On a related note, while group work is important in both monochronic- and polychronic organizations, in the former the main focus is on individual achievements, and group work is intended as the work of individuals performing individual, distinctive tasks well within the context of a group assignment (task compartmentalization).
“If anything is clear, it is that a rigid, unchanging way is wrong.”
- Adin Even-Israel Steinsaltz -
In polychronic environments tasks will be completed (eventually), but interactions and connection are the main priorities. Hall observed that in polychronic cultures people tend to change plans frequently, they borrow and lend from others with ease, they are interested in building long term-relationships with others, they don't necessarily distinguish between task- and social time. Furthermore, they are unlikely to plan ahead, they aren't overly concerned with meeting deadlines, they are comfortable with change and likely to initiate it.
According to Bluedorn et al., two specific behaviors are indicative of polychronic time preferences:
- simultaneity, the ability to work on multiple assignments at the same time but without the focus on speed;
- dovetailing, the ability to fit different tasks together smoothly to make the best use of time (not every task requires one's undivided attention).
With regard to stress management, research suggests that polychrons are "better adapted to high-pressure jobs and situations", based on the premise that "polychrons are more likely to be able to juggle activities in order to complete a specific task on time. Monochrons wish to stay on schedule; feelings of pressure to complete a specific task may call an established schedule into question, causing monochrons to feel that they have performed poorly."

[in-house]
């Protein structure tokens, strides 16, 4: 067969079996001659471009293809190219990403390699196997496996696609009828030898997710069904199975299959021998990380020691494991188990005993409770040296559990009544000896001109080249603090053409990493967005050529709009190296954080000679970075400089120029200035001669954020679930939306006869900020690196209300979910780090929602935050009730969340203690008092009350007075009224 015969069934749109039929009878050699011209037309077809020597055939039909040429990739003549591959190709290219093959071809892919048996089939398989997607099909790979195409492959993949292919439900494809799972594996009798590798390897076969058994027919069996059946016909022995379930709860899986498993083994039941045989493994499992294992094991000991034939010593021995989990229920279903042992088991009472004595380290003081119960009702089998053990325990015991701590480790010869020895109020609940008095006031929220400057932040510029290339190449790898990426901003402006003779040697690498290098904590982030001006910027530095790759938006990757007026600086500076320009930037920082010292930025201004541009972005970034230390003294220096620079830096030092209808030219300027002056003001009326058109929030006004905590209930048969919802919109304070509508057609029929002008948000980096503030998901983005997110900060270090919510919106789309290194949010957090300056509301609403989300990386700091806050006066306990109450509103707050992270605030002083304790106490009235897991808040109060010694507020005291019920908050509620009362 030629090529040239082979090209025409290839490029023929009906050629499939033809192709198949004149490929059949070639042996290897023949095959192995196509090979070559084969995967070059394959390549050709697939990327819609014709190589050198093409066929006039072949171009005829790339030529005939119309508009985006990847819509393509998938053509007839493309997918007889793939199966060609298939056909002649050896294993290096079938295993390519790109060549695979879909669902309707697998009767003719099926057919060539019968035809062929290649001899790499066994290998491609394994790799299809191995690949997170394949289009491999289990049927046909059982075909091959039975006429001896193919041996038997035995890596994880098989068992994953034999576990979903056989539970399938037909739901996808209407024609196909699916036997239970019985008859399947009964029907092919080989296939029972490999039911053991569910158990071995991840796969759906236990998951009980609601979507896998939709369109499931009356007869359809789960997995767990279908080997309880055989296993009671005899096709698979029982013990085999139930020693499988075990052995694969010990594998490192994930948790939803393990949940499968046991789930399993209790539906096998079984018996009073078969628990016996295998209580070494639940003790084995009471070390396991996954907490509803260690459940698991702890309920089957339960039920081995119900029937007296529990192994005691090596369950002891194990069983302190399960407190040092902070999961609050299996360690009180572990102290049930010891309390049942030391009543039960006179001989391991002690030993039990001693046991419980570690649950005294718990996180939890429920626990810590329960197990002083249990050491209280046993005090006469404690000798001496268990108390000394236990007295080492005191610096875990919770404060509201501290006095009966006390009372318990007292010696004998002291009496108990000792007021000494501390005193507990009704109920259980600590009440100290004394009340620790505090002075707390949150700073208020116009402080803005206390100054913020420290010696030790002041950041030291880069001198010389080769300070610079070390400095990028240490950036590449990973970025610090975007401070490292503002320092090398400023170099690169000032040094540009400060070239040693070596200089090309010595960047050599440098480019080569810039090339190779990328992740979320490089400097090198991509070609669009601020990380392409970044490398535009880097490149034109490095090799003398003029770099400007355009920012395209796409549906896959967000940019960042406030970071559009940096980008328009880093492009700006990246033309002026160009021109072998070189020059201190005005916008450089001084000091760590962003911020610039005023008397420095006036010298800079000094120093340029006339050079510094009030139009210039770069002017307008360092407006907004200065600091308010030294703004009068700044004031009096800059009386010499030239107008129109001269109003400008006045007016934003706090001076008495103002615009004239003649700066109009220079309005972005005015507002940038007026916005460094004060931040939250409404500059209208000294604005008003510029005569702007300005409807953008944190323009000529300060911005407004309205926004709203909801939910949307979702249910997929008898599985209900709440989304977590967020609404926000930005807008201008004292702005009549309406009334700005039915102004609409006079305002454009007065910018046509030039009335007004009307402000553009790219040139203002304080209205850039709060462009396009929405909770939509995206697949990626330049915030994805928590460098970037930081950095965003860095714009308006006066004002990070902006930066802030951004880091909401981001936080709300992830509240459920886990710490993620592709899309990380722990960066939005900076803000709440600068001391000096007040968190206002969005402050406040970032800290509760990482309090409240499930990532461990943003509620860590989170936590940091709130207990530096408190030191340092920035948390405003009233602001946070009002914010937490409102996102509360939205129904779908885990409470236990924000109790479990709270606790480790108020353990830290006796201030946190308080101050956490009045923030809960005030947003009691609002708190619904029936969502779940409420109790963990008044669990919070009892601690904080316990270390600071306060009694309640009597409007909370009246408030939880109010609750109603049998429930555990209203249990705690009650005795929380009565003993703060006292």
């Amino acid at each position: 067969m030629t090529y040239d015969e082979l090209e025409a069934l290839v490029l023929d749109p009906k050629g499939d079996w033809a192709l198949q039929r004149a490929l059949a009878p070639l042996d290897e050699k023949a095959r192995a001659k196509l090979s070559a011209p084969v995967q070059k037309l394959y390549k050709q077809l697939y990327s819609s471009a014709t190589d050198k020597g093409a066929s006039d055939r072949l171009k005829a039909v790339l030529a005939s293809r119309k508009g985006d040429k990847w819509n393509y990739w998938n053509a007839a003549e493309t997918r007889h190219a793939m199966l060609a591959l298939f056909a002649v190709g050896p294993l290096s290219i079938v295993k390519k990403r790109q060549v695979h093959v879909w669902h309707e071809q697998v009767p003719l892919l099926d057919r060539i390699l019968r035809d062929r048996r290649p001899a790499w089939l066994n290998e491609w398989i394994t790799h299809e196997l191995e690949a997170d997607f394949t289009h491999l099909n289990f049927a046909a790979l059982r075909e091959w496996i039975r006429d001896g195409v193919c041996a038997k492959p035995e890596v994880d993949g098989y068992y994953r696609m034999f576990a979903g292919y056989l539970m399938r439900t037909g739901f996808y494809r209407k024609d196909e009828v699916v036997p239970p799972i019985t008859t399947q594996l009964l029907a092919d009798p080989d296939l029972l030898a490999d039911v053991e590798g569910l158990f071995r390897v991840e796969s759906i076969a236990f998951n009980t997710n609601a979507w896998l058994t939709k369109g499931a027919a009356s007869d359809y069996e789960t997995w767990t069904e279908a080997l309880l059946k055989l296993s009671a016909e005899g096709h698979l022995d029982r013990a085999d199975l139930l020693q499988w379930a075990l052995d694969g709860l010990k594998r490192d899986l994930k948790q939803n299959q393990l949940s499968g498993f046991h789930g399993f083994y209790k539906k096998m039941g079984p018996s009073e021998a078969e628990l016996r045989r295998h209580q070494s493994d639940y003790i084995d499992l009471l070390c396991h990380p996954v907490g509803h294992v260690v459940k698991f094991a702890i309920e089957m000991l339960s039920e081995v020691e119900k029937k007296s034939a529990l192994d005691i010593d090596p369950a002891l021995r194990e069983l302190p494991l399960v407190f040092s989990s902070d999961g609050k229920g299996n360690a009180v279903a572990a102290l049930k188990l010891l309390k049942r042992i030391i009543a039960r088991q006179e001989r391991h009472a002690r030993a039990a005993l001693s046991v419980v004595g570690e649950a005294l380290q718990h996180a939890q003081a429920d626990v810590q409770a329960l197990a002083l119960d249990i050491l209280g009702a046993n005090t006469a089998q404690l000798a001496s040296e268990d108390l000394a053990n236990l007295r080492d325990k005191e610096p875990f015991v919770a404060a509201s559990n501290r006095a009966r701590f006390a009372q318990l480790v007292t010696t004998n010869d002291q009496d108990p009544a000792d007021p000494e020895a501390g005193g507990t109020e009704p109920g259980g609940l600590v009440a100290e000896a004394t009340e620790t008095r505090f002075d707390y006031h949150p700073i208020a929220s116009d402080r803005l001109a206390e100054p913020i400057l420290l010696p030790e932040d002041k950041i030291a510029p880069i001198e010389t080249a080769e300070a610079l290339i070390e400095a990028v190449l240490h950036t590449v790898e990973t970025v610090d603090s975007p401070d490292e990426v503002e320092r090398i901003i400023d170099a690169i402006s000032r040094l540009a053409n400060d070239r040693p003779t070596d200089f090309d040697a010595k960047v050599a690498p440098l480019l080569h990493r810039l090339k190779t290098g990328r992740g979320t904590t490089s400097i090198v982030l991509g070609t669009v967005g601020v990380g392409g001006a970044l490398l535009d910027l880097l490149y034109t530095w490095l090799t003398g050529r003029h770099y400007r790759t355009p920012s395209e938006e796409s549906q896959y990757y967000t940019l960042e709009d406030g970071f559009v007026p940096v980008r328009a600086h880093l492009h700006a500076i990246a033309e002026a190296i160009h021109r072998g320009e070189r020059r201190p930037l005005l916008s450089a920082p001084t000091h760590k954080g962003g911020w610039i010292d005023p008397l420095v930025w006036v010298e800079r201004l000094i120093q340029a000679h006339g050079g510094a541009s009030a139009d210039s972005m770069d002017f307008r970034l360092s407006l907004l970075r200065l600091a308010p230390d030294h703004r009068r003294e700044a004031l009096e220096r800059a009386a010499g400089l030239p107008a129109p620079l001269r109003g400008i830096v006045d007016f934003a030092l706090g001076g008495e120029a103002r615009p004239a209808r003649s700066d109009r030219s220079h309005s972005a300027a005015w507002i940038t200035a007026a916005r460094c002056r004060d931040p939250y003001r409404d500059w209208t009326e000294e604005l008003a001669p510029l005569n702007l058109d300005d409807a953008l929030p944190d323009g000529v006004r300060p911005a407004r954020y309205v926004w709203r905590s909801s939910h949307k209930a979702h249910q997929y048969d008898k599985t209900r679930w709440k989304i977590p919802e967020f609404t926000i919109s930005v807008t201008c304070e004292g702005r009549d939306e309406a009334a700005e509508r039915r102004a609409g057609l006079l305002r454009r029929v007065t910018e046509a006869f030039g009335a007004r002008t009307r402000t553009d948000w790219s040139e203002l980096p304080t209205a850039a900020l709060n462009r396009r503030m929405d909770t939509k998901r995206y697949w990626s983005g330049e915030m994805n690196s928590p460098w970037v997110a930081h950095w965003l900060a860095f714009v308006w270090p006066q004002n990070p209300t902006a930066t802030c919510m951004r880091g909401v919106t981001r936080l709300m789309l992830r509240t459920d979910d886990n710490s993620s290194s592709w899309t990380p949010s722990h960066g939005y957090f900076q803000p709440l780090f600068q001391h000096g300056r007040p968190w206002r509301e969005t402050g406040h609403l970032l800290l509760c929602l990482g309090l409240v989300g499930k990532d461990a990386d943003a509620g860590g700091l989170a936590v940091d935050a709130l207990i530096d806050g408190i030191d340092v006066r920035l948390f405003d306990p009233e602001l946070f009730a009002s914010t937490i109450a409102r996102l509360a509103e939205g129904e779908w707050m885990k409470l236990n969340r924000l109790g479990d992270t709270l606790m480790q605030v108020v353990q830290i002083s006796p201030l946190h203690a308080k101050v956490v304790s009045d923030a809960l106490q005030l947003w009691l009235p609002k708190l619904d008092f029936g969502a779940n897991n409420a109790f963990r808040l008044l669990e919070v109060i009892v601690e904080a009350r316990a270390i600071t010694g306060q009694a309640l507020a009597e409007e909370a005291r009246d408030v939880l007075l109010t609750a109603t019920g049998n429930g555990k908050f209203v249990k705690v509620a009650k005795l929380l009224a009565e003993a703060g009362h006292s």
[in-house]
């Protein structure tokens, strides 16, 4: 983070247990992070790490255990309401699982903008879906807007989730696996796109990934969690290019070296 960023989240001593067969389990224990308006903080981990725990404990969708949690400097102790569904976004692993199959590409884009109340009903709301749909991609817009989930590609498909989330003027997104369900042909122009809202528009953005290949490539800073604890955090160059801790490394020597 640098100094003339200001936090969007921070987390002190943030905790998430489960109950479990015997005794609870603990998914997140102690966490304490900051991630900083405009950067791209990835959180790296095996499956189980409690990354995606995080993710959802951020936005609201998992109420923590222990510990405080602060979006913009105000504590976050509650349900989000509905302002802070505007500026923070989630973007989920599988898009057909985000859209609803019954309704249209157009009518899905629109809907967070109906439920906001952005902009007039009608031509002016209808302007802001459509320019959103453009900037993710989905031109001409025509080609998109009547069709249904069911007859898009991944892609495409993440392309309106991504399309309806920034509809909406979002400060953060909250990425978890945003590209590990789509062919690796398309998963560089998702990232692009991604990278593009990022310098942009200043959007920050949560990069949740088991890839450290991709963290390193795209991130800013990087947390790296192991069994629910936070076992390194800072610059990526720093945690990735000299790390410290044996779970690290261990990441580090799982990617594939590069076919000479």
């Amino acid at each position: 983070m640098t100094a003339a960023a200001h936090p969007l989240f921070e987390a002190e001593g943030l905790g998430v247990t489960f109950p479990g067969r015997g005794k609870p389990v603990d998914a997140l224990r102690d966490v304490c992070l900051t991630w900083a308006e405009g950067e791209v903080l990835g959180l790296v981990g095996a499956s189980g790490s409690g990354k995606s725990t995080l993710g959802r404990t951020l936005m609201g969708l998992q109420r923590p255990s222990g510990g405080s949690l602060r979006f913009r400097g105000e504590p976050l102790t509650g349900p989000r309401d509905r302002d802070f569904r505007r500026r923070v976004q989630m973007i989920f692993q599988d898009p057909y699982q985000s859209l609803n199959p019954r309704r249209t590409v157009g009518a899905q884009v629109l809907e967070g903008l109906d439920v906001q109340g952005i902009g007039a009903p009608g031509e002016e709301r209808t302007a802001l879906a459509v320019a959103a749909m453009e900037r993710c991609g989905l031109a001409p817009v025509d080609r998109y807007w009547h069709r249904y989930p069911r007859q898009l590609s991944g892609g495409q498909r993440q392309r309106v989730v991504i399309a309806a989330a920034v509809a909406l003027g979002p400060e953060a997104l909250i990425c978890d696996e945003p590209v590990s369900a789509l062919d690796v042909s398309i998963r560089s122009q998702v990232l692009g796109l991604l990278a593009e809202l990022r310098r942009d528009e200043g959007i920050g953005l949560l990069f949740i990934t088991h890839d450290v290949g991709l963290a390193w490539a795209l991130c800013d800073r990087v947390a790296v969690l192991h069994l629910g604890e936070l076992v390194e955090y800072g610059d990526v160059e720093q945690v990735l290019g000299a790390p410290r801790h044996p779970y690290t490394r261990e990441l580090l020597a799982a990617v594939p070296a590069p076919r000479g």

Polychrons would therefore be expected to "thrive in careers which require great juggling of tasks, such as tour directors, administrative assistants, creative developers of products and of advertising, receptionists, and emergency room personnel are just a few possible illustrations. Such jobs require that the individual constantly adjust to incoming new jobs and responsibilities, integrating them with other activities which have already been scheduled. They enjoy change as part of their job, in which they are challenged to make a better fitting schedule which meets everyone's needs" (monochrons, on the other hand, prefer to adhere to schedules and don't handle interruptions particularly well, as as they have the potential to “destroy plans, alter deadlines, and devastate projects” - Romeo, 1993).
It is important to note that while organizations do often expecting/require polychronic behaviour (multi-tasking) from their employees, individual performance is, in most cases, evaluated according to monochronic standards (ability to complete certain tasks within specific time slots, ability to meet tight deadlines, etc.).
The above is an excerpt from the course on Time Management [free lesson preview], available here. Next, we are going to discuss about the links between Time- and Space- Management (on average, monochrons tend to be more territorial and concerned with privacy than polychrons): to receive updates on new content and upcoming courses, please subscribe to “Oddities & Curiosities”, Mudita’s newsletter).